Page:Malabari, Behramji M. - Gujarat and the Gujaratis (1882).djvu/20

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Gujarát and the Gujarátis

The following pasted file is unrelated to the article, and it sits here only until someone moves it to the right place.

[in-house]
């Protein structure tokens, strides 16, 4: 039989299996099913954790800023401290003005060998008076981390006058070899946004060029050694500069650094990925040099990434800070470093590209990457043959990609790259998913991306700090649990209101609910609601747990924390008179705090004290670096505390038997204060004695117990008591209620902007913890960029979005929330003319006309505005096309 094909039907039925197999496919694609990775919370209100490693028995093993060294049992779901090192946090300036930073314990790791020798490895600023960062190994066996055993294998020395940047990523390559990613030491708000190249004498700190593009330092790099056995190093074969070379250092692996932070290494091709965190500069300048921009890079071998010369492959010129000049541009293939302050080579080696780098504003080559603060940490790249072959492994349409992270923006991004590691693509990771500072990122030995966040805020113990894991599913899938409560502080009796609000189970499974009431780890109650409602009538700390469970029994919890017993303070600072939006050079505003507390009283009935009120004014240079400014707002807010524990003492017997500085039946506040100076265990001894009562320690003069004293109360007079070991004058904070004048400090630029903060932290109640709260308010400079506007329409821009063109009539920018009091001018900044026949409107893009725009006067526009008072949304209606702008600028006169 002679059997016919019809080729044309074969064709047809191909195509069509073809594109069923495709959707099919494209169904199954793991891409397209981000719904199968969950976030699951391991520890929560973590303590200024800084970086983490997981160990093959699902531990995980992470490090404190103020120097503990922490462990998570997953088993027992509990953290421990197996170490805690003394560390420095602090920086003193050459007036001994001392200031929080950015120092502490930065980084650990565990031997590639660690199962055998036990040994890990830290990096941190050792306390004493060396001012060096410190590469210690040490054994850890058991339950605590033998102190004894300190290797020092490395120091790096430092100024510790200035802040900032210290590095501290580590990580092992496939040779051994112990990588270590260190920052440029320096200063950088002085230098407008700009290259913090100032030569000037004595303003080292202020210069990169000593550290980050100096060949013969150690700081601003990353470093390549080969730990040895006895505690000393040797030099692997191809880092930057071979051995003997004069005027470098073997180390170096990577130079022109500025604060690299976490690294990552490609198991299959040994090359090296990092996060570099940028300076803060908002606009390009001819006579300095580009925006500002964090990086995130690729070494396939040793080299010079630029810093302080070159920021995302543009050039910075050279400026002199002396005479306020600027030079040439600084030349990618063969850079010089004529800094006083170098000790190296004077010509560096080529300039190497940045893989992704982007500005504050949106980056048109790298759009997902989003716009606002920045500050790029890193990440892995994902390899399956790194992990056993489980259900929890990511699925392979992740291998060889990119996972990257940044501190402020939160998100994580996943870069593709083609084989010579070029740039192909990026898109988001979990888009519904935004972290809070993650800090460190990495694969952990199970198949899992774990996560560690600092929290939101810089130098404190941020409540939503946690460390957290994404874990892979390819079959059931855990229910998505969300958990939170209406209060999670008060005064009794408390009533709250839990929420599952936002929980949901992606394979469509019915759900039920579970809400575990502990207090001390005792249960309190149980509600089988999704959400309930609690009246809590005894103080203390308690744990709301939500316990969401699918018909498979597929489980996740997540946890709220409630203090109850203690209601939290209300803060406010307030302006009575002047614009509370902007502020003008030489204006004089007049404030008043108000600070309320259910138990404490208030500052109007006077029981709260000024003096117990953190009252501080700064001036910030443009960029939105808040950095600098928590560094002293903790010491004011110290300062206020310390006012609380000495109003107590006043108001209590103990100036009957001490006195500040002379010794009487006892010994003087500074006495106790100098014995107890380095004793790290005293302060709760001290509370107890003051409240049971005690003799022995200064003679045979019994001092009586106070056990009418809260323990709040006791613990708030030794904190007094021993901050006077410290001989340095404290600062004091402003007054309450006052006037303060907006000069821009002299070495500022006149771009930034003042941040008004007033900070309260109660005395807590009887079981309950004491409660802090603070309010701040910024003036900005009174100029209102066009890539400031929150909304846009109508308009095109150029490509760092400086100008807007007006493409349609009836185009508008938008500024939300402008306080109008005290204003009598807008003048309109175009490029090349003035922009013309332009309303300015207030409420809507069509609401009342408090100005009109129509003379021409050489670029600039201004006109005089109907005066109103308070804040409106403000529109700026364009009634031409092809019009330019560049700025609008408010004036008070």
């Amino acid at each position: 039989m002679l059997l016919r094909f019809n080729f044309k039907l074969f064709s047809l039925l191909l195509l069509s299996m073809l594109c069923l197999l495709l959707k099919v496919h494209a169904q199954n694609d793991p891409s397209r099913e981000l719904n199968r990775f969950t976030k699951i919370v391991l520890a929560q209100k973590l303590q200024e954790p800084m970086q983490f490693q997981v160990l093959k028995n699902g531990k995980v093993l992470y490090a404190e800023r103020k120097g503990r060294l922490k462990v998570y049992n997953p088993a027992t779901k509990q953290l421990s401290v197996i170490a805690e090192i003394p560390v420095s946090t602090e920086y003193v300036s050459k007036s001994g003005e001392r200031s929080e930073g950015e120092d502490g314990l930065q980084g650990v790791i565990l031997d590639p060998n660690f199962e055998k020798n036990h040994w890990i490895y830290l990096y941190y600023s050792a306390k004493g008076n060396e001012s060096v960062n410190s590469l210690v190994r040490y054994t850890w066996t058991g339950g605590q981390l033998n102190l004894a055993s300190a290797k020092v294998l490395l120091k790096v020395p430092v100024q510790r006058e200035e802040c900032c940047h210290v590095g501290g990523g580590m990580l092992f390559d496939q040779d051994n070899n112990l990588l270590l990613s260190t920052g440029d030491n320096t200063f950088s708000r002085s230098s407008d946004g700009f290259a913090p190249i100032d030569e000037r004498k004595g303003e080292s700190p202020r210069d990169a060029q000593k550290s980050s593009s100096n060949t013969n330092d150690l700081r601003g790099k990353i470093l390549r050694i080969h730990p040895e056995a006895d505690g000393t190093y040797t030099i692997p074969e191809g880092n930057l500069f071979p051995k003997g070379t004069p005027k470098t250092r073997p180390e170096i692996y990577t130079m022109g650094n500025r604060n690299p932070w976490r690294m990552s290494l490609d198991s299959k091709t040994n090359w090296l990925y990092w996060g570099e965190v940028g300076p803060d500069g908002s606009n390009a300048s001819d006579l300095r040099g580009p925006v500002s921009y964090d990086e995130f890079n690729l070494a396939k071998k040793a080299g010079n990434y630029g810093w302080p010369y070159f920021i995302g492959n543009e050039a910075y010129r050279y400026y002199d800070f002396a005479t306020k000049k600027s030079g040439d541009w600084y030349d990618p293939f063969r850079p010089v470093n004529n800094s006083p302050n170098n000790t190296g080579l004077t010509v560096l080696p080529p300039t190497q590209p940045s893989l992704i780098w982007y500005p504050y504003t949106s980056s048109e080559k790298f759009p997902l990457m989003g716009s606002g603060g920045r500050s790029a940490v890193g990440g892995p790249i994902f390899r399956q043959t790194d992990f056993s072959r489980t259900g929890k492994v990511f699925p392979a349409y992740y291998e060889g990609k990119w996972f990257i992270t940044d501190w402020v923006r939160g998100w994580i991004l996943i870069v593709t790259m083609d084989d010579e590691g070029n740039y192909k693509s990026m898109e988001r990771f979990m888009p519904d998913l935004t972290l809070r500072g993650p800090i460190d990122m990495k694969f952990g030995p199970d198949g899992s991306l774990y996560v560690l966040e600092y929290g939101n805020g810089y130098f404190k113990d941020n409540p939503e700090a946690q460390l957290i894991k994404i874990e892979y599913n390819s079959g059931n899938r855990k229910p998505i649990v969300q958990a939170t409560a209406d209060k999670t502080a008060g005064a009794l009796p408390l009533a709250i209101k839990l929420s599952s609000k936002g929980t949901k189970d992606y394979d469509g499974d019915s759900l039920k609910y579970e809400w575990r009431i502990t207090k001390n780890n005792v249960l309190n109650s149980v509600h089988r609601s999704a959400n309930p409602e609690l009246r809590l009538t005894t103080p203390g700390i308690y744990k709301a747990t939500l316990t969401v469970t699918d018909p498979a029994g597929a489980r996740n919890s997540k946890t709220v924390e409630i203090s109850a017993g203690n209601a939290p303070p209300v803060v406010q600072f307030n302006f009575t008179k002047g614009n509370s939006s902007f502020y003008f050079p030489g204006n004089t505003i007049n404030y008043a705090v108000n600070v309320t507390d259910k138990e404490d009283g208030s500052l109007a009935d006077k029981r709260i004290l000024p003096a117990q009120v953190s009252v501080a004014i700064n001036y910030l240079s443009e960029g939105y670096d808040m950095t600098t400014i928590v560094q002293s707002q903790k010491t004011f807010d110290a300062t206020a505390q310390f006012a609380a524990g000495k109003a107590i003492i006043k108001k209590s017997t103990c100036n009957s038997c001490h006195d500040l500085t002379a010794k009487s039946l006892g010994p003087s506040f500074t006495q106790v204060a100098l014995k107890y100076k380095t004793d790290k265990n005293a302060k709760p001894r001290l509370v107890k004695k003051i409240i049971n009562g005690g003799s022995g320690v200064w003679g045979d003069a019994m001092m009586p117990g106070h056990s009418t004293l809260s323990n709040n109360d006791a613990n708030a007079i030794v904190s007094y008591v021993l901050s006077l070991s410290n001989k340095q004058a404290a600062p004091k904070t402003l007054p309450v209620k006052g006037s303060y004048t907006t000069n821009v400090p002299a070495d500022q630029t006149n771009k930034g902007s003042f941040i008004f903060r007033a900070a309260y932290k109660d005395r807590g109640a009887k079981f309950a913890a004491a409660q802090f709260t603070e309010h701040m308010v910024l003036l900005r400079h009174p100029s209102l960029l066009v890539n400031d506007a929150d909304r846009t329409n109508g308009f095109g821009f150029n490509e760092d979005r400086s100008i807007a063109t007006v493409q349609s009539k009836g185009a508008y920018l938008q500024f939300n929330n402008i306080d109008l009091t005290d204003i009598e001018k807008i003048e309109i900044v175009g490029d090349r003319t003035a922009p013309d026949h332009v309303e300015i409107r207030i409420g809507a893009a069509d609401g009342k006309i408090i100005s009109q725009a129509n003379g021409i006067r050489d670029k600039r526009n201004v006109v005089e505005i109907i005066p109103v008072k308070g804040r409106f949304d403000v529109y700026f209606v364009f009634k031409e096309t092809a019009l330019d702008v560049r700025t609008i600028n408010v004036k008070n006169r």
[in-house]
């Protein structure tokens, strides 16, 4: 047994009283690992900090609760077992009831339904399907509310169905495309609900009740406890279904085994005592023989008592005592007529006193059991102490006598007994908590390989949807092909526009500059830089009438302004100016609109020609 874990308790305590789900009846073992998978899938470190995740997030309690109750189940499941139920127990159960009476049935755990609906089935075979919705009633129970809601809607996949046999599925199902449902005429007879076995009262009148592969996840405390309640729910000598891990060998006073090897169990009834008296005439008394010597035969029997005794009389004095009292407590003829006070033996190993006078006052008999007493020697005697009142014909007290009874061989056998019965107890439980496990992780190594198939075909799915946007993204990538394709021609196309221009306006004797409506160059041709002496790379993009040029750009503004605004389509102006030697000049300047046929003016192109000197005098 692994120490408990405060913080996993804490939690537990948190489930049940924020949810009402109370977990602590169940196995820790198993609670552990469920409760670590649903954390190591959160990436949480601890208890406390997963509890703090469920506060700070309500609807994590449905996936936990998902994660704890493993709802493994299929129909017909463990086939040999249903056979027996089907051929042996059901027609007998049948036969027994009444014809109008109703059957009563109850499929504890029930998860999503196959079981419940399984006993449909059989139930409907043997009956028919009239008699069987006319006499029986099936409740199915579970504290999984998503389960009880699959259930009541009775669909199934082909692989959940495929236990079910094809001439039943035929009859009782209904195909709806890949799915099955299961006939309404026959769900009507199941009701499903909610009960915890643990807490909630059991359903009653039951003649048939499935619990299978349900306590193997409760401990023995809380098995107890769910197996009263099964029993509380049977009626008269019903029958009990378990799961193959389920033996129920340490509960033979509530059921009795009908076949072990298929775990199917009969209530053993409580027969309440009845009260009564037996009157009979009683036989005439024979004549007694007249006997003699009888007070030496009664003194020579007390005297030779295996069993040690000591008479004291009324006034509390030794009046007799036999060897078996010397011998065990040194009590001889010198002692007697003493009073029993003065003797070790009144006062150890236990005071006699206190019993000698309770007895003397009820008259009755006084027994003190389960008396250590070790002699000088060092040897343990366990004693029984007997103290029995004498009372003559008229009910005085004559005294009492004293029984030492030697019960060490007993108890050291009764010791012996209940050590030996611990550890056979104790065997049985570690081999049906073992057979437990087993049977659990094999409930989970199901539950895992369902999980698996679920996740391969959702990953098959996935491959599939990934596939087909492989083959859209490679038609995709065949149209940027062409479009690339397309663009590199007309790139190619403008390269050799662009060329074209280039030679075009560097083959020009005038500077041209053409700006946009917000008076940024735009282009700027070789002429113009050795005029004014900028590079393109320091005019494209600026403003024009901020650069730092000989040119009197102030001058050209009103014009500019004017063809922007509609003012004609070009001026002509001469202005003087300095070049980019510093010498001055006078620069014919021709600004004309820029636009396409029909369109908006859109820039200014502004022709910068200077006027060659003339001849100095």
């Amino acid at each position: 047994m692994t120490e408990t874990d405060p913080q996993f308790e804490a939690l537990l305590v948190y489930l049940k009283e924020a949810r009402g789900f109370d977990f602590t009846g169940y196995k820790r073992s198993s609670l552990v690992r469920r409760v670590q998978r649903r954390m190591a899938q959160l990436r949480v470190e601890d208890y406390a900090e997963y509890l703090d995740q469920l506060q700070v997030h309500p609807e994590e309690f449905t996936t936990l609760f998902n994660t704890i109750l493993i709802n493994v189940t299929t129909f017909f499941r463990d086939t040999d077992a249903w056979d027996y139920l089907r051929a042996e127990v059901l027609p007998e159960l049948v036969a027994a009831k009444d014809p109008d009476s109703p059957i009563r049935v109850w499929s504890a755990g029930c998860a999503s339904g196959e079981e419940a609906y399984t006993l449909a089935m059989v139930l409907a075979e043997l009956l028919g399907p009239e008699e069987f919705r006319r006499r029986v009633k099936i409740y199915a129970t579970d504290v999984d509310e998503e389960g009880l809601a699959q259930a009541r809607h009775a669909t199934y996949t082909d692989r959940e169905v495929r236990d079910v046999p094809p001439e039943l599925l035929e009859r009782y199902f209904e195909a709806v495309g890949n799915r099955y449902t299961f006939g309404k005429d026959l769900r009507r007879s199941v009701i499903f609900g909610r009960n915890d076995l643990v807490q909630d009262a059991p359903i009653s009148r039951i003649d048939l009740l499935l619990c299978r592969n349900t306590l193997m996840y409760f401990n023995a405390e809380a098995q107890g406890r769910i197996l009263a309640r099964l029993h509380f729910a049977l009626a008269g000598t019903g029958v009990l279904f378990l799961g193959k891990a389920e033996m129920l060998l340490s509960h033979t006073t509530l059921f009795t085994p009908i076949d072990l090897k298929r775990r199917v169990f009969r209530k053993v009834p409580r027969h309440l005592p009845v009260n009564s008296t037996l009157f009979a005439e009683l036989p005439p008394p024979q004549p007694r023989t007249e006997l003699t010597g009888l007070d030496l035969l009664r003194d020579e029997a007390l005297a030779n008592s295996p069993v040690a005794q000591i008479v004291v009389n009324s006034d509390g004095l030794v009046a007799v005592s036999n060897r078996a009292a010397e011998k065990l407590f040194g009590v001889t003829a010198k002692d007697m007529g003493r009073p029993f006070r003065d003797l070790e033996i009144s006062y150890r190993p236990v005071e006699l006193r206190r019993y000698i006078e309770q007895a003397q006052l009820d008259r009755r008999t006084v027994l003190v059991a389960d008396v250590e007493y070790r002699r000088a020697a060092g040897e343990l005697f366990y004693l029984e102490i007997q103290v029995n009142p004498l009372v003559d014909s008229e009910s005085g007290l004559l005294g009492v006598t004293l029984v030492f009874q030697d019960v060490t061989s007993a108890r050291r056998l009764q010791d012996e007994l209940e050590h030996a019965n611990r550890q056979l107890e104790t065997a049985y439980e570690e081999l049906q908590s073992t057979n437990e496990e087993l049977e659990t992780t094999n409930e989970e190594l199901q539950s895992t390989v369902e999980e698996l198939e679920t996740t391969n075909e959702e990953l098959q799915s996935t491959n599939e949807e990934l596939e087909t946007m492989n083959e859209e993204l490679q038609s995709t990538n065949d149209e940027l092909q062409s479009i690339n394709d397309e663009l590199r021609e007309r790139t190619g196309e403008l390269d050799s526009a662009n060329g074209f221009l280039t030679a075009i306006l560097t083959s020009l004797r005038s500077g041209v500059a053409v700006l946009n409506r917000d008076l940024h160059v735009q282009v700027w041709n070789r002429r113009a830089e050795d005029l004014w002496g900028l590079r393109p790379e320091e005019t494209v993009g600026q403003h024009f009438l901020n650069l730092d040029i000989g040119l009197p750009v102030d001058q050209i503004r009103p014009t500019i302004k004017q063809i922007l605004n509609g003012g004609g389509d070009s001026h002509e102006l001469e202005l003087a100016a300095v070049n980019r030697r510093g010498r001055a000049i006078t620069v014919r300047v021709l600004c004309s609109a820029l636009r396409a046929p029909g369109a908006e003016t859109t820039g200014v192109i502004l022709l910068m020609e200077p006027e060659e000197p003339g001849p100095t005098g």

supplying brains. The work was fairly divided — the first proprietor, D., a small clerk, undertook business management. N. was to help D., and also to make himself useful to us — my friend P. and myself — in the literary business. For a week or two all went on smoothly; but we soon felt the necessity of discussing our position. N. was a man of temper, and among other things "compositors" did not take kindly to him. I received frequent complaints as to his harshness; but knowing he had brought us a thousand rupees I could do nothing more than appeal to his good sense. One Saturday night Mr. N. was given a "proof" to read. He corrected it ; but instead of entering corrections on the margins, poked his pen into the body of the "composed matter." The compositor almost fainted at sight of the "proof" he had to revise — he could not follow the corrections, and the paper was delayed next morning. On Sunday, when we four proprietors met, I gently asked Mr. N. to be good enough to enter corrections, in future, on the margins of the proof-sheet. N. glared at me for what he took to be an insult, and replied that he had paid 1,000 rupees to be his own master — that he would do just what he liked, and would not be